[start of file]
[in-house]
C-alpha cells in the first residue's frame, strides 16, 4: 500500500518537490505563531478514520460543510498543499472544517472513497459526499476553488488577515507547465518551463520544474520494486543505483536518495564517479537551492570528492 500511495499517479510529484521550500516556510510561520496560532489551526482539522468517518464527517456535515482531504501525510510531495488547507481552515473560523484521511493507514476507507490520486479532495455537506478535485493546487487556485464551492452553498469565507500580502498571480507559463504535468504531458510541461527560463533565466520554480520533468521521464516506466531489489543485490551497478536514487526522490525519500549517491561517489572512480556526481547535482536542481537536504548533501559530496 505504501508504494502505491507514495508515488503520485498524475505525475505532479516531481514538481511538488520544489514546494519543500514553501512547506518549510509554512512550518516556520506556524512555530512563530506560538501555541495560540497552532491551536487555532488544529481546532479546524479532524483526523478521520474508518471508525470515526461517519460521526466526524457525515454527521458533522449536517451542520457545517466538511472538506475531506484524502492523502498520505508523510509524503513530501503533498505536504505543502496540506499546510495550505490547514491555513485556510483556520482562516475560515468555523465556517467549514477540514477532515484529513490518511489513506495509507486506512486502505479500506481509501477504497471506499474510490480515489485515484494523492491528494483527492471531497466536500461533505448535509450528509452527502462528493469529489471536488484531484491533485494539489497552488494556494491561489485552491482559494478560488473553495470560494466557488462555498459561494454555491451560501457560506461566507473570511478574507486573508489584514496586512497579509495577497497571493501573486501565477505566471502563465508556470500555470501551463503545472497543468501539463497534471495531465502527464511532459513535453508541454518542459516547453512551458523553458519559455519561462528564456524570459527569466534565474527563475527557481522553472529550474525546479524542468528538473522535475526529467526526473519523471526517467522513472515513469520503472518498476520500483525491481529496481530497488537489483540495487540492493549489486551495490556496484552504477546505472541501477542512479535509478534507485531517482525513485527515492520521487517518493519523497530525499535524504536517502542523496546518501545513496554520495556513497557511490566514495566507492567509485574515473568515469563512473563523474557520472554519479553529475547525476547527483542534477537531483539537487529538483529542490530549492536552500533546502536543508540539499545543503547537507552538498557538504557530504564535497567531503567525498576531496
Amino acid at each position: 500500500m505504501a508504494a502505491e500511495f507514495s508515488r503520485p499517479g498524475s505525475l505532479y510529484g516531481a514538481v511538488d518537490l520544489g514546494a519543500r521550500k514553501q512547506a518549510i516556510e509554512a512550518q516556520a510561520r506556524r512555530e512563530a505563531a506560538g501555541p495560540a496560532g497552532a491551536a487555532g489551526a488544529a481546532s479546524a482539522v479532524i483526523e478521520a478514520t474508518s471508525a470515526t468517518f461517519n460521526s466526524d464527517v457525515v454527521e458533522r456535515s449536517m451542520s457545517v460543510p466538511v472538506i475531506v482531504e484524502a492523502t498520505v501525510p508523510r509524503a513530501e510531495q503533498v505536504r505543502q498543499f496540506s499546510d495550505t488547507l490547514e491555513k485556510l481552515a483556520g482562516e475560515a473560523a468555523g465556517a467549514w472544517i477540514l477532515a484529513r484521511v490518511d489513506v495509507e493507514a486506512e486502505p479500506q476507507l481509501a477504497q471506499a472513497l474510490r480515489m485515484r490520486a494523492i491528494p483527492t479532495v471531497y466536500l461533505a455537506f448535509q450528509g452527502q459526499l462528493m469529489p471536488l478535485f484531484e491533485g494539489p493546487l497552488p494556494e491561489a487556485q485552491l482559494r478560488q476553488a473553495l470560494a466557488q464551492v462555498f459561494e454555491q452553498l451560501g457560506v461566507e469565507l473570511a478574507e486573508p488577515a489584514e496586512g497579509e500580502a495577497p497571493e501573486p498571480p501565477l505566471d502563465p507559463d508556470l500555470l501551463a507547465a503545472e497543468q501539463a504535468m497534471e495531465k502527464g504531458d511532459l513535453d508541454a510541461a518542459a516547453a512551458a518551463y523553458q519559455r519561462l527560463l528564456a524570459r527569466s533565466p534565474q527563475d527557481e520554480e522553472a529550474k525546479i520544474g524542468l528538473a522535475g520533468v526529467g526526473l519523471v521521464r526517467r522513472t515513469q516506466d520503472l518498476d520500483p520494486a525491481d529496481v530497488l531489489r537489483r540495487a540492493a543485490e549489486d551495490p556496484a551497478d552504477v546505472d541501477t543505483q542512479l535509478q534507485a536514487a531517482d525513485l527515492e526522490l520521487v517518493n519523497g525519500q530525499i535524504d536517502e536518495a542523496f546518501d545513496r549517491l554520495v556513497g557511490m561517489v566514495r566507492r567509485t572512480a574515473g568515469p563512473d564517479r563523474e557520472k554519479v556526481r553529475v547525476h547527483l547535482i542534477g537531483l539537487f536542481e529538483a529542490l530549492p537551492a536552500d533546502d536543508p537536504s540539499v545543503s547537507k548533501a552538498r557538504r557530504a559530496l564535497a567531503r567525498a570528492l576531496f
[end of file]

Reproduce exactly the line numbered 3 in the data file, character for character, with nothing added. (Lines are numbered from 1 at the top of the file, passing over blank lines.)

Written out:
Amino acid at each position: 500500500m505504501a508504494a502505491e500511495f507514495s508515488r503520485p499517479g498524475s505525475l505532479y510529484g516531481a514538481v511538488d518537490l520544489g514546494a519543500r521550500k514553501q512547506a518549510i516556510e509554512a512550518q516556520a510561520r506556524r512555530e512563530a505563531a506560538g501555541p495560540a496560532g497552532a491551536a487555532g489551526a488544529a481546532s479546524a482539522v479532524i483526523e478521520a478514520t474508518s471508525a470515526t468517518f461517519n460521526s466526524d464527517v457525515v454527521e458533522r456535515s449536517m451542520s457545517v460543510p466538511v472538506i475531506v482531504e484524502a492523502t498520505v501525510p508523510r509524503a513530501e510531495q503533498v505536504r505543502q498543499f496540506s499546510d495550505t488547507l490547514e491555513k485556510l481552515a483556520g482562516e475560515a473560523a468555523g465556517a467549514w472544517i477540514l477532515a484529513r484521511v490518511d489513506v495509507e493507514a486506512e486502505p479500506q476507507l481509501a477504497q471506499a472513497l474510490r480515489m485515484r490520486a494523492i491528494p483527492t479532495v471531497y466536500l461533505a455537506f448535509q450528509g452527502q459526499l462528493m469529489p471536488l478535485f484531484e491533485g494539489p493546487l497552488p494556494e491561489a487556485q485552491l482559494r478560488q476553488a473553495l470560494a466557488q464551492v462555498f459561494e454555491q452553498l451560501g457560506v461566507e469565507l473570511a478574507e486573508p488577515a489584514e496586512g497579509e500580502a495577497p497571493e501573486p498571480p501565477l505566471d502563465p507559463d508556470l500555470l501551463a507547465a503545472e497543468q501539463a504535468m497534471e495531465k502527464g504531458d511532459l513535453d508541454a510541461a518542459a516547453a512551458a518551463y523553458q519559455r519561462l527560463l528564456a524570459r527569466s533565466p534565474q527563475d527557481e520554480e522553472a529550474k525546479i520544474g524542468l528538473a522535475g520533468v526529467g526526473l519523471v521521464r526517467r522513472t515513469q516506466d520503472l518498476d520500483p520494486a525491481d529496481v530497488l531489489r537489483r540495487a540492493a543485490e549489486d551495490p556496484a551497478d552504477v546505472d541501477t543505483q542512479l535509478q534507485a536514487a531517482d525513485l527515492e526522490l520521487v517518493n519523497g525519500q530525499i535524504d536517502e536518495a542523496f546518501d545513496r549517491l554520495v556513497g557511490m561517489v566514495r566507492r567509485t572512480a574515473g568515469p563512473d564517479r563523474e557520472k554519479v556526481r553529475v547525476h547527483l547535482i542534477g537531483l539537487f536542481e529538483a529542490l530549492p537551492a536552500d533546502d536543508p537536504s540539499v545543503s547537507k548533501a552538498r557538504r557530504a559530496l564535497a567531503r567525498a570528492l576531496f